Collaboration refers to the ways people plan and carry out research projects, from the first stages through the active process to the sharing of findings. Methods can be formal or informal, and the choices that researchers make in their practices shape the relationships that participants, communities, and researchers have to each other and the findings.
Ethical research today demands collaboration, mutual benefit, and mutual learning. Research methods that question existing power structures and the ownership of knowledge are particularly important. A common goal of these methods is to decolonize ways of producing and sharing knowledge. Decolonization places Indigenous concerns and views at the center, a response to oppressive legacies.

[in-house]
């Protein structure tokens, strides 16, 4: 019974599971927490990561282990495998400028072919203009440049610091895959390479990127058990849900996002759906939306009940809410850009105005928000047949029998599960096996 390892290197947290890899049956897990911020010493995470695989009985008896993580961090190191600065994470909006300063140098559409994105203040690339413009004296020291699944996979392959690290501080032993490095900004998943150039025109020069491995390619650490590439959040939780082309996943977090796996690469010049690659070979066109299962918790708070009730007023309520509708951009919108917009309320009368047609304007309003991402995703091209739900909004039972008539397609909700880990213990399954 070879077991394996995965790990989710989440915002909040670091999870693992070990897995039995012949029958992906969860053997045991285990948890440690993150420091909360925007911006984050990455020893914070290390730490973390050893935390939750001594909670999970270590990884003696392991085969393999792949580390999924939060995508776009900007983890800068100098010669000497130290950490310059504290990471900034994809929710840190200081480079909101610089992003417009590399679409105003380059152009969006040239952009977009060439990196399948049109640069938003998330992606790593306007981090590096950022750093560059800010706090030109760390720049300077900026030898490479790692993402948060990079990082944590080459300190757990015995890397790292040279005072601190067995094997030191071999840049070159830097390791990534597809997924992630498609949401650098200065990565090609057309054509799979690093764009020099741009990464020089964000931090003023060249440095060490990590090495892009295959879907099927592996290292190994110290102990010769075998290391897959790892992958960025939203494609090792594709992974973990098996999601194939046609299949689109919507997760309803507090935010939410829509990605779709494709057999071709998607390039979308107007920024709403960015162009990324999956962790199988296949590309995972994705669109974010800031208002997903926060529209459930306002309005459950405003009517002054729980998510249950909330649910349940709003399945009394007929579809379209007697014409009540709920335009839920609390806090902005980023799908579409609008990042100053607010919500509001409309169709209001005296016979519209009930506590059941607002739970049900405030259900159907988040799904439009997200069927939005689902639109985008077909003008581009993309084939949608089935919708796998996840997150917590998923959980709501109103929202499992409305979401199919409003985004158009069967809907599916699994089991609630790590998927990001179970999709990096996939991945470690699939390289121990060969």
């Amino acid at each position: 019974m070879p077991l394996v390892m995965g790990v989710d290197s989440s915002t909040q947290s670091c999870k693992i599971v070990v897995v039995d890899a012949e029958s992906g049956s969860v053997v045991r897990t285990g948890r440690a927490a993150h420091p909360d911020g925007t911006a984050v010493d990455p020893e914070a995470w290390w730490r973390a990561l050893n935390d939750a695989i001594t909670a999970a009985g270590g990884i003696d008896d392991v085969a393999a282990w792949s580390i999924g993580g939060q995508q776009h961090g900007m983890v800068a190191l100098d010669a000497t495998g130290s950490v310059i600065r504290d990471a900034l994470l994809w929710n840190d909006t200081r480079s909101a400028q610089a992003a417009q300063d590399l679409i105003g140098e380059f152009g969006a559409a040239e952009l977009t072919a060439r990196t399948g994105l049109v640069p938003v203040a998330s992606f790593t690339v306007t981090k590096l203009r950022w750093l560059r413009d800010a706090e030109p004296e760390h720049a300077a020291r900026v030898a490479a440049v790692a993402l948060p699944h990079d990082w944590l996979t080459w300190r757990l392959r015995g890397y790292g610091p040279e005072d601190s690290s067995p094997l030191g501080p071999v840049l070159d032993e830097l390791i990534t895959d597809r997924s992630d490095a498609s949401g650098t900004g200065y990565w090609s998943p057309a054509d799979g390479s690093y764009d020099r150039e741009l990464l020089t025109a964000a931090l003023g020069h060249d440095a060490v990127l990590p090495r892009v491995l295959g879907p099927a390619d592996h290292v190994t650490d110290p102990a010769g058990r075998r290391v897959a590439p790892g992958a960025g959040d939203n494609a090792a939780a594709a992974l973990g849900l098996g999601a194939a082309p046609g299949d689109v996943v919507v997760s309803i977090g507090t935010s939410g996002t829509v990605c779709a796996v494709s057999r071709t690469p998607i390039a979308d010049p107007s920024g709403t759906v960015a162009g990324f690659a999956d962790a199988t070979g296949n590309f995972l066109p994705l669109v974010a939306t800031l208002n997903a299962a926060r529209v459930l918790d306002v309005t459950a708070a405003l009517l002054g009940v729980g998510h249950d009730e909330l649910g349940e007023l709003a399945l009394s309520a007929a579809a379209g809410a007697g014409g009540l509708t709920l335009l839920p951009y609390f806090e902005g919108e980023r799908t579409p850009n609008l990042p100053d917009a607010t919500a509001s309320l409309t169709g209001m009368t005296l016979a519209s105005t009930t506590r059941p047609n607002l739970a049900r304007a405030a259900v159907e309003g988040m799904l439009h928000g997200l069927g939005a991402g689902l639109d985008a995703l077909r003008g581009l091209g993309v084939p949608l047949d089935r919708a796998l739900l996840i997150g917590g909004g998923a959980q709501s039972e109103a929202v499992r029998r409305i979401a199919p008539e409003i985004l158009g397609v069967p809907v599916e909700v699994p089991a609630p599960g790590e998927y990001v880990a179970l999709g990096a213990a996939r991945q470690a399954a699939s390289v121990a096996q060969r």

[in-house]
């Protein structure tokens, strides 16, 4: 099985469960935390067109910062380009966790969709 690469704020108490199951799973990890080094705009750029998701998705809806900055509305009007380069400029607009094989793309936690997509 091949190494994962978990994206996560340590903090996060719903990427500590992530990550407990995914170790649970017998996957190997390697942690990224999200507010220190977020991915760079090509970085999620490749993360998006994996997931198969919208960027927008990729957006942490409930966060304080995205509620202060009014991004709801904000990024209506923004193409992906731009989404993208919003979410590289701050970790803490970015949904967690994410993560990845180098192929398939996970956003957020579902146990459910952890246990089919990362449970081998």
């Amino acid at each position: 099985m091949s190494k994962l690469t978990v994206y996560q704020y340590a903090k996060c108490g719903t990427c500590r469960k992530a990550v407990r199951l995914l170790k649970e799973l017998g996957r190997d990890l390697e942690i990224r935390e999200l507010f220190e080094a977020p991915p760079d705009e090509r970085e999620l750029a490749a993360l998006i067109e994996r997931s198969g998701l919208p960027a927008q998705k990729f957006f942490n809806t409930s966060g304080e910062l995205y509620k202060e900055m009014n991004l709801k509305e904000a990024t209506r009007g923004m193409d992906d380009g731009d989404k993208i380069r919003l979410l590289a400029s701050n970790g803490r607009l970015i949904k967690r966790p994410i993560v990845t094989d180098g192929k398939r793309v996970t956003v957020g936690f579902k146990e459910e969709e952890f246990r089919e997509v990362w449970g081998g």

There are several strategies for bringing more respect and self-determination to research processes. Community-based or participatory methods refer to collaborative methods that benefit participants directly, whether through a research intervention or influencing broader change. Examples of community-based or participatory research methods include:
Community-based Participatory Research (CBPR)
Participatory Action Research (PAR)
All of these methods can be used to support Indigenous research practices, processes of self-determination, and equitable relationships between researchers, communities, and participants. Reciprocity, transparency, and accountability of the researcher to the participant and community are essential. Free, Prior, and Informed Consent (FPIC) is also a critical and essential principle.